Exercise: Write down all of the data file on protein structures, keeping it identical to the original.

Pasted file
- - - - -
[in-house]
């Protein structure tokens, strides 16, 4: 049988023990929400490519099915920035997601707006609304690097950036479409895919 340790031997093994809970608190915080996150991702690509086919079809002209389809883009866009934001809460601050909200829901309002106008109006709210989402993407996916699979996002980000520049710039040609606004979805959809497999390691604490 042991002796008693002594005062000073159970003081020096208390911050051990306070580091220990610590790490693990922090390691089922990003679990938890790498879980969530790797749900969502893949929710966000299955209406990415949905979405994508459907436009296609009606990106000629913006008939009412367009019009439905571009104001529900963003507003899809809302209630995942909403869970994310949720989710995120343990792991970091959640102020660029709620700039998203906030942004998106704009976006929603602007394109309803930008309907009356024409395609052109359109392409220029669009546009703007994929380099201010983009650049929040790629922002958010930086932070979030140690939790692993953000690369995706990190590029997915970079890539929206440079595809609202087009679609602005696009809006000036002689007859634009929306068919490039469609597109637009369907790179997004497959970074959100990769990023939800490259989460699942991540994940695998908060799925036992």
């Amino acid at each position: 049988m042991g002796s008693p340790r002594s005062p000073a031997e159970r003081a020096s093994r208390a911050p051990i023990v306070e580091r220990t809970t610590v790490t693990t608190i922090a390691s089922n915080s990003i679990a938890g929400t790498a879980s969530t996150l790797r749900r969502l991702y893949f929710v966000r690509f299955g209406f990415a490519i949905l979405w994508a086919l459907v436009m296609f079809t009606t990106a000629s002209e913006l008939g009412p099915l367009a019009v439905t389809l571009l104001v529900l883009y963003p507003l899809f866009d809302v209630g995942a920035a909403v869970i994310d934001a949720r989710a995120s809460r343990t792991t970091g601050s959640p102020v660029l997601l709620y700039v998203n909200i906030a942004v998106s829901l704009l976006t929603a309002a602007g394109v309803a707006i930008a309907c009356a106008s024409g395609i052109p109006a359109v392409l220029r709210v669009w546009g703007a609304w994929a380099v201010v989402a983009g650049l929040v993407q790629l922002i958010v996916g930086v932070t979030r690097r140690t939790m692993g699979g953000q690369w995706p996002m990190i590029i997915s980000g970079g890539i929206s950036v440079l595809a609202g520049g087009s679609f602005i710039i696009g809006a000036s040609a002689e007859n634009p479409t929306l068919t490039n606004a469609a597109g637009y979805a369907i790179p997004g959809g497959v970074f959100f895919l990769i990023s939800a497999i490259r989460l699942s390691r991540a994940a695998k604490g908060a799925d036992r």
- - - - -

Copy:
[in-house]
């Protein structure tokens, strides 16, 4: 049988023990929400490519099915920035997601707006609304690097950036479409895919 340790031997093994809970608190915080996150991702690509086919079809002209389809883009866009934001809460601050909200829901309002106008109006709210989402993407996916699979996002980000520049710039040609606004979805959809497999390691604490 042991002796008693002594005062000073159970003081020096208390911050051990306070580091220990610590790490693990922090390691089922990003679990938890790498879980969530790797749900969502893949929710966000299955209406990415949905979405994508459907436009296609009606990106000629913006008939009412367009019009439905571009104001529900963003507003899809809302209630995942909403869970994310949720989710995120343990792991970091959640102020660029709620700039998203906030942004998106704009976006929603602007394109309803930008309907009356024409395609052109359109392409220029669009546009703007994929380099201010983009650049929040790629922002958010930086932070979030140690939790692993953000690369995706990190590029997915970079890539929206440079595809609202087009679609602005696009809006000036002689007859634009929306068919490039469609597109637009369907790179997004497959970074959100990769990023939800490259989460699942991540994940695998908060799925036992």
């Amino acid at each position: 049988m042991g002796s008693p340790r002594s005062p000073a031997e159970r003081a020096s093994r208390a911050p051990i023990v306070e580091r220990t809970t610590v790490t693990t608190i922090a390691s089922n915080s990003i679990a938890g929400t790498a879980s969530t996150l790797r749900r969502l991702y893949f929710v966000r690509f299955g209406f990415a490519i949905l979405w994508a086919l459907v436009m296609f079809t009606t990106a000629s002209e913006l008939g009412p099915l367009a019009v439905t389809l571009l104001v529900l883009y963003p507003l899809f866009d809302v209630g995942a920035a909403v869970i994310d934001a949720r989710a995120s809460r343990t792991t970091g601050s959640p102020v660029l997601l709620y700039v998203n909200i906030a942004v998106s829901l704009l976006t929603a309002a602007g394109v309803a707006i930008a309907c009356a106008s024409g395609i052109p109006a359109v392409l220029r709210v669009w546009g703007a609304w994929a380099v201010v989402a983009g650049l929040v993407q790629l922002i958010v996916g930086v932070t979030r690097r140690t939790m692993g699979g953000q690369w995706p996002m990190i590029i997915s980000g970079g890539i929206s950036v440079l595809a609202g520049g087009s679609f602005i710039i696009g809006a000036s040609a002689e007859n634009p479409t929306l068919t490039n606004a469609a597109g637009y979805a369907i790179p997004g959809g497959v970074f959100f895919l990769i990023s939800a497999i490259r989460l699942s390691r991540a994940a695998k604490g908060a799925d036992r």